LIS 4785 Final Report
Matt Farrell, Yi Fang, Mackenzie Lee, Jan Van Konijnenburg

Problem statement

The problem that we have chosen to address in regard to electronic health and medical record systems and their implementation is that they are not fully interoperable with the many departments in healthcare. The inefficiency of these systems is due not only to the system’s infancy, but also due to a lack of catering to each hospital department’s special needs. Few clinicians based in a specialized registry use EHR applications due to the lack of EHR specialization and interoperability. Many EHR systems are made for primary care, which leads to an excess of information not always needed by the specialist doctor and specialists receive information that is irrelevant to their practice. EHR information doesn’t always transfer properly among physicians, resulting in a decrease in the quality of patient-doctor experience.

Healthcare Information Technology (HIT) aims to implement electronic health and medical systems through the meaningful use program, which includes improving patient care, keeping privacy and security of information, engaging patients and families in the care they are getting, and improving care coordination and overall societal health. There are three stages of meaningful use: data capture and sharing, advancing clinical processes, and improving outcomes. Data capturing and sharing is where our concerns with EHRs lie, particularly with the capturing of data. If physicians in a specialty can’t meet the first stage of MU with simple data capturing, this could lead to many not wanting to or being able to implement an EHR system.

All in all, there are not many EHR databases that allow specific practice management or that involve an all integrative platform for primary care, special registries care, and billing so this is the type of software we aim to develop.

Evidence to support the problem

According to a study entitled Health Information Technology in the United States, 2015: Transition to a Post-HITECH World, conducted by The Robert Wood Johnson Foundation in conjunction with students at Harvard school of Public Health and University of Michigan, only 15% of efforts in the meaningful use program have been observed for submitting electronic records for cases related to a specialized registry, excluding cancer. Additionally, the study states that the transfer of data takes the majority of use of EHRs and other electronic records systems to other hospitals (77.4%), submitting/recording lab results (63.2%), and registering/recording immunizations (59.4%) among others. The database and structure for EHRs is somewhat universal, which is a good thing for timely adoption, acceptance by hospitals, and primary care clinicians, but it is not a good thing for those in a specialty and needs more effort put into raising the aforementioned 15% data figure. According to the article titled Medical Malpractice Liability in the Age of Electronic Health Records, only 6% of hospitals had a comprehensive EHR system, while 56% had implemented electronic systems for inputting physicians’ notes, and 52% started implementation for clinical decision support systems (Sandeep S. 2010).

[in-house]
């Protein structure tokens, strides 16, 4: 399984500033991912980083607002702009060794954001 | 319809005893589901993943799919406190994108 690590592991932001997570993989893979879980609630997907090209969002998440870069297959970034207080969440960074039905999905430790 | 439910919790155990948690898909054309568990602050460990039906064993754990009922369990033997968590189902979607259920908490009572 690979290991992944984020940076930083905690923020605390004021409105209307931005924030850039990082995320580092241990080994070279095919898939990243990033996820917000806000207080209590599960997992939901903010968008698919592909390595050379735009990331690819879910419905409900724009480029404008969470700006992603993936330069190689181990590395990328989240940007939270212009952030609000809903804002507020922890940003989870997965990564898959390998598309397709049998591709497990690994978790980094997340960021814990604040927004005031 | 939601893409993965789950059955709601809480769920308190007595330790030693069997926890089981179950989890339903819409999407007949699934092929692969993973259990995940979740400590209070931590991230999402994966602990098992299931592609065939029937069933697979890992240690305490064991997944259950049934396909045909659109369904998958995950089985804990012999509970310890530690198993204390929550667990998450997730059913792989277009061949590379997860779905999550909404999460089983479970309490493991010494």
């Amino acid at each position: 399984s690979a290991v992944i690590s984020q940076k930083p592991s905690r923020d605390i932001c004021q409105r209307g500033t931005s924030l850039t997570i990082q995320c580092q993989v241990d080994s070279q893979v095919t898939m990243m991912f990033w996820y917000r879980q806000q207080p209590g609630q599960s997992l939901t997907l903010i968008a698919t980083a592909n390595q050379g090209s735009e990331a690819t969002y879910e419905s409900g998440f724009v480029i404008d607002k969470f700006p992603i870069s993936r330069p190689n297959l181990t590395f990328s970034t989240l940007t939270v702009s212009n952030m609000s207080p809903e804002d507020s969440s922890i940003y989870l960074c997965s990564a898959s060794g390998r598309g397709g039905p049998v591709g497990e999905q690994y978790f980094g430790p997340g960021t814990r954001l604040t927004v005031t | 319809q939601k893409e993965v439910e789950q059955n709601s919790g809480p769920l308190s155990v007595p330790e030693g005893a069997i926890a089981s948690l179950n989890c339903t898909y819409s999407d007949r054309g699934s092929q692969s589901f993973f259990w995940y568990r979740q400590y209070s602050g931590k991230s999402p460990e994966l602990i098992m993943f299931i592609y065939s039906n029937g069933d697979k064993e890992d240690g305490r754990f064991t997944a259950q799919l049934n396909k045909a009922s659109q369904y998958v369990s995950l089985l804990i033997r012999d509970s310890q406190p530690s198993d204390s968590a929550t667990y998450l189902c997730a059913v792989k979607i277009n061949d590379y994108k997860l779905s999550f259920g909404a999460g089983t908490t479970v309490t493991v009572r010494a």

The barrier between primary care EHR data input and specialty data input not only puts a damper on efficiency and ease of use, but also decreases quality of patient care. According to David B. Troxel in The Doctors Company, a computer could create a barrier between the doctor and the patient (Troxel, 2012). The lack of fluidity and interoperability of an EHR would further degrade the patient doctor experience, and therefore requires much more development to providing the best healthcare possible.

Despite the major growth of EHR systems with more useful ways to operate within specialty registries and increased support by the government incentives, there still seems to be EHR vendors that continue to keep the barrier up to hinder clinicians use. What is stopping these vendors from making changes to keep up with advances? Well, we know technology isn’t the problem because our technology is advanced enough to do many operations. We can hope that one day it is required by standards that systems be able to exchange data with special registries, but until then we need to establish integrative systems to create optimal interoperability and data capturing/sharing (Rich, 2015).